• What do you like talking about with friends and family?

• What are your strongest skills?

• Are there any topics you're an expert on?

By carefully examining how you choose to spend your free time outside of your 9-5, you'll get a glimpse into the different topic areas that you have a genuine interest in. We tend to fall in love with doing the things we're good at—so do a personal SWOT analysis to determine your greatest strengths and strongest skills as an entrepreneur.

Next, you'll need to think critically about whether there's overlap between any of your interest areas and your current strengths.

Therein will lie the best path for starting to turn your passions into profits.

For example, if you love running either competitively or for exercise, and your friends often come to you with questions about what type of running shoes they should buy, where they can find the best running trails in your city, or which upcoming races they should sign up for, that's evidence that your community already views you as an authority on running.

The next step on the path of entrepreneurship is to formalize a business model—and specific problem you want to solve within your strongest interest area.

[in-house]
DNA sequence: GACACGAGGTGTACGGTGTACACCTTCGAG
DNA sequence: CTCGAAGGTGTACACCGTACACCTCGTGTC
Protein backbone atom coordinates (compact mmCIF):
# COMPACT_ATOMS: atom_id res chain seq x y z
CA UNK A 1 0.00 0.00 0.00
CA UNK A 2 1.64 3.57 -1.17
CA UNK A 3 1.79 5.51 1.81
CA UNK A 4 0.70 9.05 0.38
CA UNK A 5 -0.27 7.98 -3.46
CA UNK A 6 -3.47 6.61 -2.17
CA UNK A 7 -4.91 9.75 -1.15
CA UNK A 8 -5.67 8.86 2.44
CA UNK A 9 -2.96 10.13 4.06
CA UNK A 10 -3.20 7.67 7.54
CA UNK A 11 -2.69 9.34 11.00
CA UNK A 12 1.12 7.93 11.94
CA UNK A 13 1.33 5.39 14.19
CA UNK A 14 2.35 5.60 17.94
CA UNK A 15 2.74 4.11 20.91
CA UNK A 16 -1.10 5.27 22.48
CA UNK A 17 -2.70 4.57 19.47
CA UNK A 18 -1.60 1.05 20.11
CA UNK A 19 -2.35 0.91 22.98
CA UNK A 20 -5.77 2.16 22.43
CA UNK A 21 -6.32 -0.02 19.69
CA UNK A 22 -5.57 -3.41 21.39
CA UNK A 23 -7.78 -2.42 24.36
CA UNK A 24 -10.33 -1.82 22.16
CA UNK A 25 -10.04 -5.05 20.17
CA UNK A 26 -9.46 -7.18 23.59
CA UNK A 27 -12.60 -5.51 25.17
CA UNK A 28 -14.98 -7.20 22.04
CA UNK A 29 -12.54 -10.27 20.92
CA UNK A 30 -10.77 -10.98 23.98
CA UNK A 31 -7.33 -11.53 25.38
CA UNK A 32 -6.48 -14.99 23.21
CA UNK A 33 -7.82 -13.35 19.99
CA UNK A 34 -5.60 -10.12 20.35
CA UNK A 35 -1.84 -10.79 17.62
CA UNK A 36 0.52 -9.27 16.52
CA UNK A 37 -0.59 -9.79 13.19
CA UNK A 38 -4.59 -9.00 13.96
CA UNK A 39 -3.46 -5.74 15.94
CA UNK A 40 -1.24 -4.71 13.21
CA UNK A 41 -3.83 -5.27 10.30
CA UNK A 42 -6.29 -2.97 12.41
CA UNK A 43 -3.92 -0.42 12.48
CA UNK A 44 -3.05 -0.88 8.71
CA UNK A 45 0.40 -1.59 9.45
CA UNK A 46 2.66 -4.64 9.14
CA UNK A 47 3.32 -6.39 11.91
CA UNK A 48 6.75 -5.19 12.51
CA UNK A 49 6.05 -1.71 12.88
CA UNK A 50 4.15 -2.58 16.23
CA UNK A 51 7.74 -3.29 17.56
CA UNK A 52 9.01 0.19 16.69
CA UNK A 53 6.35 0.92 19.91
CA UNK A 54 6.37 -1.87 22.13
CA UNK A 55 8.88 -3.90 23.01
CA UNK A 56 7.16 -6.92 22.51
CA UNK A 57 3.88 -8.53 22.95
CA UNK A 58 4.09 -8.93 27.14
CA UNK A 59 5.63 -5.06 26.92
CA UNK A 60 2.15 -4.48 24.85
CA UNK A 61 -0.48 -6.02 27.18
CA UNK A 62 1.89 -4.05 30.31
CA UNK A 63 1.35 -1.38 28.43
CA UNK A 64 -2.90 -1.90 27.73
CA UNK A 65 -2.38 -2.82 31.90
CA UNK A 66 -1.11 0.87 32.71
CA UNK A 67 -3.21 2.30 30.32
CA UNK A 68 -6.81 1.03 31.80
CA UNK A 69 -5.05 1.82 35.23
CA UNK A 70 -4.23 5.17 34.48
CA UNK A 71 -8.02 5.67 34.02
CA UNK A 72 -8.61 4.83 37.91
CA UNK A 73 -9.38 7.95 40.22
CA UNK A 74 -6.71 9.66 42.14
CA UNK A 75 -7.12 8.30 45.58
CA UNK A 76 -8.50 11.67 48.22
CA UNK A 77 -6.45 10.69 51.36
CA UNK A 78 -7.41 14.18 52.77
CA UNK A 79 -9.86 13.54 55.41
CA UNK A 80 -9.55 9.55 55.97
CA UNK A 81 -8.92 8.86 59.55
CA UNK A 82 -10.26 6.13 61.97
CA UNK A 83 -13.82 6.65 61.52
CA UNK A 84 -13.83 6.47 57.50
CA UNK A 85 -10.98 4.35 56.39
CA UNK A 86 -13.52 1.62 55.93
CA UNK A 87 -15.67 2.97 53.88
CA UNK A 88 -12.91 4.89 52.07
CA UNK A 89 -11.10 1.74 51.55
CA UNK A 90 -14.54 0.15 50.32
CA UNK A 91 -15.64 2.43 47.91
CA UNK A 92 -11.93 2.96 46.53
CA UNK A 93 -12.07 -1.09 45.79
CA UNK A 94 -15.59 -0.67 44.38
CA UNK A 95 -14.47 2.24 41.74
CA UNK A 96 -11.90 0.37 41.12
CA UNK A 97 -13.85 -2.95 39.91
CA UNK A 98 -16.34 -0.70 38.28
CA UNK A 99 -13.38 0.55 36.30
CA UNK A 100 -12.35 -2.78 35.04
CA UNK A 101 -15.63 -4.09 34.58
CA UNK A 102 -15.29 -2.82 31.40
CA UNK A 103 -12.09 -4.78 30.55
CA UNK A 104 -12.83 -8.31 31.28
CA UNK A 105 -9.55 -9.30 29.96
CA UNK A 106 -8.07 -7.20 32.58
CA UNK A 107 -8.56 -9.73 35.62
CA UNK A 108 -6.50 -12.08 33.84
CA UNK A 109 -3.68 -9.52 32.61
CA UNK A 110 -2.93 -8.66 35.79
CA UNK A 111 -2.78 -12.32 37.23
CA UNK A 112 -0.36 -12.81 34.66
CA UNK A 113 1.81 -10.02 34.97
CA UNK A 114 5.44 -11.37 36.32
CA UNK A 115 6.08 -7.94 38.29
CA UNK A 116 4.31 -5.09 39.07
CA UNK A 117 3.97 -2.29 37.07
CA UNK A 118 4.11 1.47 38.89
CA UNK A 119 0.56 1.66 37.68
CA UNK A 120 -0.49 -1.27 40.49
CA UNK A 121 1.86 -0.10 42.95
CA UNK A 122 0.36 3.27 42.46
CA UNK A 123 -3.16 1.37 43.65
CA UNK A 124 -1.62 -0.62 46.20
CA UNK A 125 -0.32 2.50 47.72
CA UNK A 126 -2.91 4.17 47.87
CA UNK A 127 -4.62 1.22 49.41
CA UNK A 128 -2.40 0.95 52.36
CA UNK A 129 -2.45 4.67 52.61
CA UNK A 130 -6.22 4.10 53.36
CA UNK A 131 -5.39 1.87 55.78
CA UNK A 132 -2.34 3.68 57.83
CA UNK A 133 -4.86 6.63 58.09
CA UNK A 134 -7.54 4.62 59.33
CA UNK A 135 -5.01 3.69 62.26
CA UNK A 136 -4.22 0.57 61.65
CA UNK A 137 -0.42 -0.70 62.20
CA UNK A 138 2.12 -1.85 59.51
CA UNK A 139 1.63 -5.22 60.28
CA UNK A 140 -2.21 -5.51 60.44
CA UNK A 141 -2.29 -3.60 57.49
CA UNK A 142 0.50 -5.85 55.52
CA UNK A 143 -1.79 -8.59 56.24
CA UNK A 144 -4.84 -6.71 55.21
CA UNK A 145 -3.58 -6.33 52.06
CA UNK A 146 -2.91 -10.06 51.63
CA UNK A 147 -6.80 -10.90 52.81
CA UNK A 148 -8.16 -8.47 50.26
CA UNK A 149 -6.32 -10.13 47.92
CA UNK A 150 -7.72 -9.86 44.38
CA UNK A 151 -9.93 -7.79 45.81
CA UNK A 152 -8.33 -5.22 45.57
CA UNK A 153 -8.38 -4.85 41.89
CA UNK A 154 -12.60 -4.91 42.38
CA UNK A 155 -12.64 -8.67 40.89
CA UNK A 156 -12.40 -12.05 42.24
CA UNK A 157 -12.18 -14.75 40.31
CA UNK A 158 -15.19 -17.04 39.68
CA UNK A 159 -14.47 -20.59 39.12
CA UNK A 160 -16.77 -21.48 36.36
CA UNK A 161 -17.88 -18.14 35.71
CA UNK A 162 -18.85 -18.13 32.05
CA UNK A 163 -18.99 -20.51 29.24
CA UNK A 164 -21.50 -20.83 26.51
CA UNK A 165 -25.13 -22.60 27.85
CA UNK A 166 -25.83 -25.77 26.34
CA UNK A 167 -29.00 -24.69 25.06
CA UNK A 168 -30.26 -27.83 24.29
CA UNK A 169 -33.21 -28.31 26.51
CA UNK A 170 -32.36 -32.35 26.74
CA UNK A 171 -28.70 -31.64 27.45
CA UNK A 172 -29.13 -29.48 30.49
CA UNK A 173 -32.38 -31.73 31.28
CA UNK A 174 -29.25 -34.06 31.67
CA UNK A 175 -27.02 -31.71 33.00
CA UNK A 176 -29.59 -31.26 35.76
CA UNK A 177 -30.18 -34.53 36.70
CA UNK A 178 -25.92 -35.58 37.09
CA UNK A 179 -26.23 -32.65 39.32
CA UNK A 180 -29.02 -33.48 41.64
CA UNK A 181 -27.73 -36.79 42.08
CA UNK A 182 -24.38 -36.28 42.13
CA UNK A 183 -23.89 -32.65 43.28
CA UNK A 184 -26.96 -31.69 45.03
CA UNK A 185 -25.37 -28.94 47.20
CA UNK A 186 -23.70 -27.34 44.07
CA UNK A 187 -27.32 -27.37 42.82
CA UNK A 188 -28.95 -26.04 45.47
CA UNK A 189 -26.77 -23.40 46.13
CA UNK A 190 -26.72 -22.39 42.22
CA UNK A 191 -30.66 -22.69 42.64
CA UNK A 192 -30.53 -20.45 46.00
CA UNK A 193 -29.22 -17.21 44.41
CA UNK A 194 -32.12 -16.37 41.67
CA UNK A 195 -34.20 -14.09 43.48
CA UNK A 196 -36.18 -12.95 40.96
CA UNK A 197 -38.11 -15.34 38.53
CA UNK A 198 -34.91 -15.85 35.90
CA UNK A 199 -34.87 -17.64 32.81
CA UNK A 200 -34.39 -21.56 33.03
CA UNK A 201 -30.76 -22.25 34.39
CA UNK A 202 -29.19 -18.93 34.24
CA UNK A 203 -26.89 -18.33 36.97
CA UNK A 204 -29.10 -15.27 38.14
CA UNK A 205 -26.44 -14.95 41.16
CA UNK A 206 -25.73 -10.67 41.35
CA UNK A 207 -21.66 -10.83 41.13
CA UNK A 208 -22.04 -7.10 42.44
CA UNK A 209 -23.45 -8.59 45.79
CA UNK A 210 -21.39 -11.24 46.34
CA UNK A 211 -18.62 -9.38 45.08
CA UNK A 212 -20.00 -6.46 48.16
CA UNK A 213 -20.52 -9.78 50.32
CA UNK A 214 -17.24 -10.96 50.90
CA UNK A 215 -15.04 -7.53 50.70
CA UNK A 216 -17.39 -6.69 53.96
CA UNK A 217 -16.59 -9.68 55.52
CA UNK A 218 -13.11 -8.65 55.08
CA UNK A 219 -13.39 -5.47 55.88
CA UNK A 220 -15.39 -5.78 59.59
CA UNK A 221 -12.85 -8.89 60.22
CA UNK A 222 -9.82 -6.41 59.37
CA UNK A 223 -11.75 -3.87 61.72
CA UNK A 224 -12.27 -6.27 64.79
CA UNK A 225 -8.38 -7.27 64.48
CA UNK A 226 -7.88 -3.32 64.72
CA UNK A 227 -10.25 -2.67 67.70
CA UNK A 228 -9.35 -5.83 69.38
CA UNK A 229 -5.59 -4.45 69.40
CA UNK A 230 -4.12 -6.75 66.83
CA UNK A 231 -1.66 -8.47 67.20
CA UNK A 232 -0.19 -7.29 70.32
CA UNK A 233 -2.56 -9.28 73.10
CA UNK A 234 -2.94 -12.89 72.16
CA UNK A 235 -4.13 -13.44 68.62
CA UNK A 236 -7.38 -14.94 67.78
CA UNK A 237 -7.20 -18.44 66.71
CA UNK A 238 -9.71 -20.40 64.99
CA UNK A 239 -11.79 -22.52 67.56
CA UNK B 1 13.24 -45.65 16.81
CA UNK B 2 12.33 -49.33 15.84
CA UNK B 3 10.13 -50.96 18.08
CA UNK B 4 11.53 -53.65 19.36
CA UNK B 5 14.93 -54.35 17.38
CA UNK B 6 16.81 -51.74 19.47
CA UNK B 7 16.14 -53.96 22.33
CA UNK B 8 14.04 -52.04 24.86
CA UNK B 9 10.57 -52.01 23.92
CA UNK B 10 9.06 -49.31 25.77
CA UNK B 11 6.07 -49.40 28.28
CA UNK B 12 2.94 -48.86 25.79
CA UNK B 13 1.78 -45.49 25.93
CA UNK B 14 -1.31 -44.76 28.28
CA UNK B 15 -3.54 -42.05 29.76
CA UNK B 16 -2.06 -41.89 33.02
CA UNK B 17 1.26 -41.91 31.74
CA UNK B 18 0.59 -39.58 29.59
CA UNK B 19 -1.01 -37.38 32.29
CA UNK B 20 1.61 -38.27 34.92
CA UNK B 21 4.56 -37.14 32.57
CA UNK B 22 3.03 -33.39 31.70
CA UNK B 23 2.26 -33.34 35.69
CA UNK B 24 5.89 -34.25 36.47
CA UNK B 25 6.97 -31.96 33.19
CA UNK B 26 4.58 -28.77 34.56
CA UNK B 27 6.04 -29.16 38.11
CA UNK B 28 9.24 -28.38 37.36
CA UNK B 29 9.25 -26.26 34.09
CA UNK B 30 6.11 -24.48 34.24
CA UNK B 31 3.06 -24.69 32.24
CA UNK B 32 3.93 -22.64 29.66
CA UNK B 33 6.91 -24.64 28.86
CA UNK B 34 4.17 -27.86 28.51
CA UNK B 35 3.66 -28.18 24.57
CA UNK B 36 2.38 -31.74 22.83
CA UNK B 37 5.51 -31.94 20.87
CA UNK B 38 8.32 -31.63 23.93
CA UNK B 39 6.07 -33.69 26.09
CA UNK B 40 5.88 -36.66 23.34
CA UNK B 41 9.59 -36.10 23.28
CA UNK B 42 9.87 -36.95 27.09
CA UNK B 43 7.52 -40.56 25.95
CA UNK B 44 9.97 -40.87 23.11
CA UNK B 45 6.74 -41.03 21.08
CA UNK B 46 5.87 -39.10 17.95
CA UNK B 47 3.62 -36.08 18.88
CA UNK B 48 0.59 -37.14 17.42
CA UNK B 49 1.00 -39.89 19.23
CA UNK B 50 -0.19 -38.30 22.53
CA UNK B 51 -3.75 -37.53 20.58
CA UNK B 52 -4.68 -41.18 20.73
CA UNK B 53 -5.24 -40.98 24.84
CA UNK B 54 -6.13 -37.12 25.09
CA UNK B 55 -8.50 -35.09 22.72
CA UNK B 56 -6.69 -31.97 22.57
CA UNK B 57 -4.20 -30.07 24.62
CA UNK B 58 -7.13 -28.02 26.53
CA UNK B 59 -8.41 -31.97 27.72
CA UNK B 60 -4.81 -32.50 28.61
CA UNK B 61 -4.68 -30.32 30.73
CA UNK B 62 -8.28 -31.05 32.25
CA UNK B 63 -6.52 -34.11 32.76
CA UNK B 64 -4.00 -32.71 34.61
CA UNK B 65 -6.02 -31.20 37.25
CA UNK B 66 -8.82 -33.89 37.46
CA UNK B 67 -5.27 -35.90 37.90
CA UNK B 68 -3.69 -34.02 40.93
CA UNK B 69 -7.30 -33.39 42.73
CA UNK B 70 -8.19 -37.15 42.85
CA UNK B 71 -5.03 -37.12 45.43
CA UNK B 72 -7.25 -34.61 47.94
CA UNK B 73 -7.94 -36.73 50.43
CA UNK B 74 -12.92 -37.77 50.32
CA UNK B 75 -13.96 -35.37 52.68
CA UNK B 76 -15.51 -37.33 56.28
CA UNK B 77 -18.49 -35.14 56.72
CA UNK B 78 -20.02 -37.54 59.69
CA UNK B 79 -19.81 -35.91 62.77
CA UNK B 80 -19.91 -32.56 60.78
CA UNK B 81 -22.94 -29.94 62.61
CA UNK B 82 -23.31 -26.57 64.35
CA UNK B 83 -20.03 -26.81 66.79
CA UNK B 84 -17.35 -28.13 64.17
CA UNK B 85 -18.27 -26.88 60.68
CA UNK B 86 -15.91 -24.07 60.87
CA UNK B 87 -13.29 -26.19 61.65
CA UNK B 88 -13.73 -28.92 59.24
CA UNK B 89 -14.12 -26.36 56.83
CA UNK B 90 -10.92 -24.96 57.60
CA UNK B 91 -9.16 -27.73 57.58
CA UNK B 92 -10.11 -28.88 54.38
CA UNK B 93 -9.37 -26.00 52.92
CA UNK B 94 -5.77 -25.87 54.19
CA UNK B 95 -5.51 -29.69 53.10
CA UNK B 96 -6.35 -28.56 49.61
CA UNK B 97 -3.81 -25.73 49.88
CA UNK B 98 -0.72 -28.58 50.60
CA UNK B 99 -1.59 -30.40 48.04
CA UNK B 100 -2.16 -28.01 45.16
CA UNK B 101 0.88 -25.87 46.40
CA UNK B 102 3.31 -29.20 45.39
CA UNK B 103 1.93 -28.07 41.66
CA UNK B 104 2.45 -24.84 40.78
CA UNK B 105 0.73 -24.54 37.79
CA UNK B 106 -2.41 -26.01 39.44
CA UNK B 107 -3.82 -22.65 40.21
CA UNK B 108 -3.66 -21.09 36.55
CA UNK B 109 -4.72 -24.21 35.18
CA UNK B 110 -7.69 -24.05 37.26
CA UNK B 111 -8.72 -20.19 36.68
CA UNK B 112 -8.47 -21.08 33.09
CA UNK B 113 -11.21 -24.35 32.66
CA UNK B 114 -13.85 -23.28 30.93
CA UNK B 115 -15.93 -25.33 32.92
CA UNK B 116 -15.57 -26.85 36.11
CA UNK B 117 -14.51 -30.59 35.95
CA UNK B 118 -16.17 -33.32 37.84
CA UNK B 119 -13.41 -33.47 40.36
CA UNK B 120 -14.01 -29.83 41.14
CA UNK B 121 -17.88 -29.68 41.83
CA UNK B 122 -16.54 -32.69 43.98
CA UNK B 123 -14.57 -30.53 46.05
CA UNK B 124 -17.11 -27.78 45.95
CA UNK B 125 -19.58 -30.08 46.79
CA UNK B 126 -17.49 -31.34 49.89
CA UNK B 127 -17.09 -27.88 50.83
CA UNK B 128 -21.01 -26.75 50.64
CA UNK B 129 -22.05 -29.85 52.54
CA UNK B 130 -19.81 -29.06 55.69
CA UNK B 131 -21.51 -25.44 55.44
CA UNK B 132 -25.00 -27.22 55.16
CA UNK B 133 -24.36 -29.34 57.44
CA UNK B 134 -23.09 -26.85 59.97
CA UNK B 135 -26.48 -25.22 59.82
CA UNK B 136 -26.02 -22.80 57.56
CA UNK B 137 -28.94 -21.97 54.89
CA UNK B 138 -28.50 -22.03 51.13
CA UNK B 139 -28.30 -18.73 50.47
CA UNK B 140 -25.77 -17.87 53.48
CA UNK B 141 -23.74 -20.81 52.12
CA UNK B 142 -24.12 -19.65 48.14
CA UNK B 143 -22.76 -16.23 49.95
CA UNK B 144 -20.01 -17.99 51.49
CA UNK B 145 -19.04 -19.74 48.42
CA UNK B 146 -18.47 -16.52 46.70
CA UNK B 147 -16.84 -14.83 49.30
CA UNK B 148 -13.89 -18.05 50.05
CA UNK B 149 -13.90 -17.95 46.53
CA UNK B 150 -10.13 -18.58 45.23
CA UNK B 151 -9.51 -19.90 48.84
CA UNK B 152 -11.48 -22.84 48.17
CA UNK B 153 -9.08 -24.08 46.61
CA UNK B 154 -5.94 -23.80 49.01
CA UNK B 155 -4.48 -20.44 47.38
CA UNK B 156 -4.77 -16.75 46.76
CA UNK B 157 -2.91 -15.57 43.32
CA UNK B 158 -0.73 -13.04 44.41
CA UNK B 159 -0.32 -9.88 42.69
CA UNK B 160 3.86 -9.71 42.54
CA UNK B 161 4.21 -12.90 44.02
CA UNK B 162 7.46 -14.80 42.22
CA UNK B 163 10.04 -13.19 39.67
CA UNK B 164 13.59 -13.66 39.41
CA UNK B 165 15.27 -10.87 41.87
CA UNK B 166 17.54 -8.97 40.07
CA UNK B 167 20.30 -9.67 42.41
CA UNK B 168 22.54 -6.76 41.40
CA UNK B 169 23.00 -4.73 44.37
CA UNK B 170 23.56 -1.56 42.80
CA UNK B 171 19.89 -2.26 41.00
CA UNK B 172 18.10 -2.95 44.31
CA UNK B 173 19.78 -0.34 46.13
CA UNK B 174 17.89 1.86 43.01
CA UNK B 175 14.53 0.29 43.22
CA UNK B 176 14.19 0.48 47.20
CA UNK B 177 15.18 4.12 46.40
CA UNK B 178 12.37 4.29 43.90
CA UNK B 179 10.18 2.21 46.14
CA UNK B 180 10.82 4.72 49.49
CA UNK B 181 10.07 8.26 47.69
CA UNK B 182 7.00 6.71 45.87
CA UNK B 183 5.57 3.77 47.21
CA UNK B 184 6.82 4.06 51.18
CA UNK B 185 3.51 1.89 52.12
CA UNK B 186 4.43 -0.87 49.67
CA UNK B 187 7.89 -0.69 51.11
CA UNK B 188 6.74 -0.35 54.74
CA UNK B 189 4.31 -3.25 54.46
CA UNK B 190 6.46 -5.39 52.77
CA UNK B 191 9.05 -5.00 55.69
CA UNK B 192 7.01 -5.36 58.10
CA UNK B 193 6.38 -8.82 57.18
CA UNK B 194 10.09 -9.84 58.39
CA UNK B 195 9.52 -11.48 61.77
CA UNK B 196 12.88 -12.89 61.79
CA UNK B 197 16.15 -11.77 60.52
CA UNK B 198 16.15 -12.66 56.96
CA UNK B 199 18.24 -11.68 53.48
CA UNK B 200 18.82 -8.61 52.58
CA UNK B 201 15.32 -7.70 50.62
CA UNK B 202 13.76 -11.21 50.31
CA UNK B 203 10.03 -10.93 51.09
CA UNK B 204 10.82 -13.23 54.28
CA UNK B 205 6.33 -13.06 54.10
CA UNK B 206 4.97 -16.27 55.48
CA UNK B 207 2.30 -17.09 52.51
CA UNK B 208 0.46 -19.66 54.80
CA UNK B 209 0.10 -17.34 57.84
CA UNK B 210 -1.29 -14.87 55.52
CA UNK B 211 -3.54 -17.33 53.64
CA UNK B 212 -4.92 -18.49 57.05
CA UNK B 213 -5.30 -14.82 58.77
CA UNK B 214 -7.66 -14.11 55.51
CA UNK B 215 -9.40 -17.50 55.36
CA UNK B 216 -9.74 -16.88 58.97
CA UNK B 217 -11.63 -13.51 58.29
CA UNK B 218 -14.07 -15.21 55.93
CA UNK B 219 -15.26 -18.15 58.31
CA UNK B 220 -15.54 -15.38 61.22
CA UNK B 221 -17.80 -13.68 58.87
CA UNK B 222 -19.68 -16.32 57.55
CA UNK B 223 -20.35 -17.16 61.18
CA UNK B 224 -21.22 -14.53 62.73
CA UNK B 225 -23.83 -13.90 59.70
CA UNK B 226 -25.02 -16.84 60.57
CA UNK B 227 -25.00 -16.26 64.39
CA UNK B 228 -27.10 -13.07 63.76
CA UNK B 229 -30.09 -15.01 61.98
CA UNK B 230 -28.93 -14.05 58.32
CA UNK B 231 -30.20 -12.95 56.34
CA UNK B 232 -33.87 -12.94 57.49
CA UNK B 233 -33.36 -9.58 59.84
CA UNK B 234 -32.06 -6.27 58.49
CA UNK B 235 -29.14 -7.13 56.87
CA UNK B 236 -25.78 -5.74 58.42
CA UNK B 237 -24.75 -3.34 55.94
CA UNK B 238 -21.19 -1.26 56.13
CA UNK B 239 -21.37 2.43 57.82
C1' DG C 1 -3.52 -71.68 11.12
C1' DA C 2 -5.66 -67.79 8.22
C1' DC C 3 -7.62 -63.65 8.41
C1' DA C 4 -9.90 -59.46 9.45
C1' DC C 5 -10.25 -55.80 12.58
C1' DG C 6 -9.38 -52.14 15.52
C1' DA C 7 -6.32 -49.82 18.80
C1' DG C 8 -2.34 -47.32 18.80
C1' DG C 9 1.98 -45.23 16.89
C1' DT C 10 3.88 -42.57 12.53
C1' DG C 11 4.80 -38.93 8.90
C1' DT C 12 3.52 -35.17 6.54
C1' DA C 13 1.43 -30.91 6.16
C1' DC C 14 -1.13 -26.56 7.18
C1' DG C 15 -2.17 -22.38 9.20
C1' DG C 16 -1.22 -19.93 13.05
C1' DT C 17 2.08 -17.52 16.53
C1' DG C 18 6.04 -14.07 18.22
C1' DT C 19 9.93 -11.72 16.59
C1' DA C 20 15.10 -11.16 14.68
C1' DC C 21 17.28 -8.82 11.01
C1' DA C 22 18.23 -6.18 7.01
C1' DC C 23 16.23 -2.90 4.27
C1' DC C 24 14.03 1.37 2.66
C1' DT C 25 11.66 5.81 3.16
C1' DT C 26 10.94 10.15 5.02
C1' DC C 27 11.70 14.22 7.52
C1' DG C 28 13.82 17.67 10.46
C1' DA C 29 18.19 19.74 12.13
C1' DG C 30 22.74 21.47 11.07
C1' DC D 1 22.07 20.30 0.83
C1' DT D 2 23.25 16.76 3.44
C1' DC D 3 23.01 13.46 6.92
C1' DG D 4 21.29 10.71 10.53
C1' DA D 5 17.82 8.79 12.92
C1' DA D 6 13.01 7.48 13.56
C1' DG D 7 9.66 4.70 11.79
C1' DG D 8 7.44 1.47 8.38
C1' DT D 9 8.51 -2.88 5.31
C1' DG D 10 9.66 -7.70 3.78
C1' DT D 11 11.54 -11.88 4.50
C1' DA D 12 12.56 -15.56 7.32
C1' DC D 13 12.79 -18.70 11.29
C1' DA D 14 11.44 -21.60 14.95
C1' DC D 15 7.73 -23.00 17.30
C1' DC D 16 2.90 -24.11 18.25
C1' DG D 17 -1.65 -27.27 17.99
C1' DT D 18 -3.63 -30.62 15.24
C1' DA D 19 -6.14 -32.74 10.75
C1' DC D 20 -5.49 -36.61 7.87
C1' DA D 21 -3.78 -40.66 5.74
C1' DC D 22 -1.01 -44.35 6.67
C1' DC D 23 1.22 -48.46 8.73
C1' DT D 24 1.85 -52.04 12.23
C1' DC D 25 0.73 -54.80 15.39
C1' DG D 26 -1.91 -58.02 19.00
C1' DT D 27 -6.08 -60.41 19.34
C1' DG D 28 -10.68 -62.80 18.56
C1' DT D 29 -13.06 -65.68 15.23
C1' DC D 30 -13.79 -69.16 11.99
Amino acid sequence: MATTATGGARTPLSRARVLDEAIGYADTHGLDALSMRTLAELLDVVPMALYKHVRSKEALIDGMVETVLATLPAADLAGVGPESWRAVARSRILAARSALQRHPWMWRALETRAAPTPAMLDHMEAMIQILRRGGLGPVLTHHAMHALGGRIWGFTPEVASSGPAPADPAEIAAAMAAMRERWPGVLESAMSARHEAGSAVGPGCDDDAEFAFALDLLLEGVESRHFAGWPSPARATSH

Deciding Which Type of Business Idea Is Best for You

If you're not sure which type of business will suit you best, start by reading through this diverse list of small business ideas that spans across dozens of industries and see if anything gives you inspiration.

Once you have the general topic area you want to build a business around while keeping your day job, evaluate which of these types of popular businesses will be best for your existing skills, strengths and lifestyle goals.

1. Services

If you have a set of skills that are in high demand, such as web development, graphic design, writing, content marketing, or otherwise, choosing to go out on your own as a freelancer, consultant or building an agency are all great ways to build a service-based business around your interests. Leverage your existing professional network to land your first paying clients by tapping old co-workers, catching up with acquaintances, reconnecting with former classmates and ask if they know of anyone who could use your services. Nail your first projects, create a portfolio to highlight your best work and grow through referrals for as long as you can before turning to cold outreach.

2. Physical Products